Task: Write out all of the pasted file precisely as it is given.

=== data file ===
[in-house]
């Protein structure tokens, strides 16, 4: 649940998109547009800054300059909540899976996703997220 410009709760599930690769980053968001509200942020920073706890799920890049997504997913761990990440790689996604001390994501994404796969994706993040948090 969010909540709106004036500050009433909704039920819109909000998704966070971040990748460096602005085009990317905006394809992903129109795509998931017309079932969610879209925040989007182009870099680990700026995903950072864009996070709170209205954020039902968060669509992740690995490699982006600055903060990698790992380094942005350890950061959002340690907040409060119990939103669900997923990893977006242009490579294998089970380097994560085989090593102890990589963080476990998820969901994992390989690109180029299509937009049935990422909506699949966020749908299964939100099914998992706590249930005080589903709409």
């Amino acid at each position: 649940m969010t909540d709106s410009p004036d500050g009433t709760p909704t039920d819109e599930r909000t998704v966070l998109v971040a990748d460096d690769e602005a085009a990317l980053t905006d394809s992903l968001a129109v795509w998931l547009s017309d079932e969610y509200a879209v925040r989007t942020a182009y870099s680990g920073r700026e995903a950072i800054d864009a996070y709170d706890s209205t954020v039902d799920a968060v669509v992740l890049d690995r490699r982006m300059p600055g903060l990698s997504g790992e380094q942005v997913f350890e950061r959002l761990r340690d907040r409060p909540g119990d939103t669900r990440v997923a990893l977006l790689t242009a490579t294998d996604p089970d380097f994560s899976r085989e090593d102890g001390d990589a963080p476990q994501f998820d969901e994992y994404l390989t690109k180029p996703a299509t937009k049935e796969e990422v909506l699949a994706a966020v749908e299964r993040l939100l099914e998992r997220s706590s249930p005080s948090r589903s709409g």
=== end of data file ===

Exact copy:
[in-house]
């Protein structure tokens, strides 16, 4: 649940998109547009800054300059909540899976996703997220 410009709760599930690769980053968001509200942020920073706890799920890049997504997913761990990440790689996604001390994501994404796969994706993040948090 969010909540709106004036500050009433909704039920819109909000998704966070971040990748460096602005085009990317905006394809992903129109795509998931017309079932969610879209925040989007182009870099680990700026995903950072864009996070709170209205954020039902968060669509992740690995490699982006600055903060990698790992380094942005350890950061959002340690907040409060119990939103669900997923990893977006242009490579294998089970380097994560085989090593102890990589963080476990998820969901994992390989690109180029299509937009049935990422909506699949966020749908299964939100099914998992706590249930005080589903709409």
């Amino acid at each position: 649940m969010t909540d709106s410009p004036d500050g009433t709760p909704t039920d819109e599930r909000t998704v966070l998109v971040a990748d460096d690769e602005a085009a990317l980053t905006d394809s992903l968001a129109v795509w998931l547009s017309d079932e969610y509200a879209v925040r989007t942020a182009y870099s680990g920073r700026e995903a950072i800054d864009a996070y709170d706890s209205t954020v039902d799920a968060v669509v992740l890049d690995r490699r982006m300059p600055g903060l990698s997504g790992e380094q942005v997913f350890e950061r959002l761990r340690d907040r409060p909540g119990d939103t669900r990440v997923a990893l977006l790689t242009a490579t294998d996604p089970d380097f994560s899976r085989e090593d102890g001390d990589a963080p476990q994501f998820d969901e994992y994404l390989t690109k180029p996703a299509t937009k049935e796969e990422v909506l699949a994706a966020v749908e299964r993040l939100l099914e998992r997220s706590s249930p005080s948090r589903s709409g």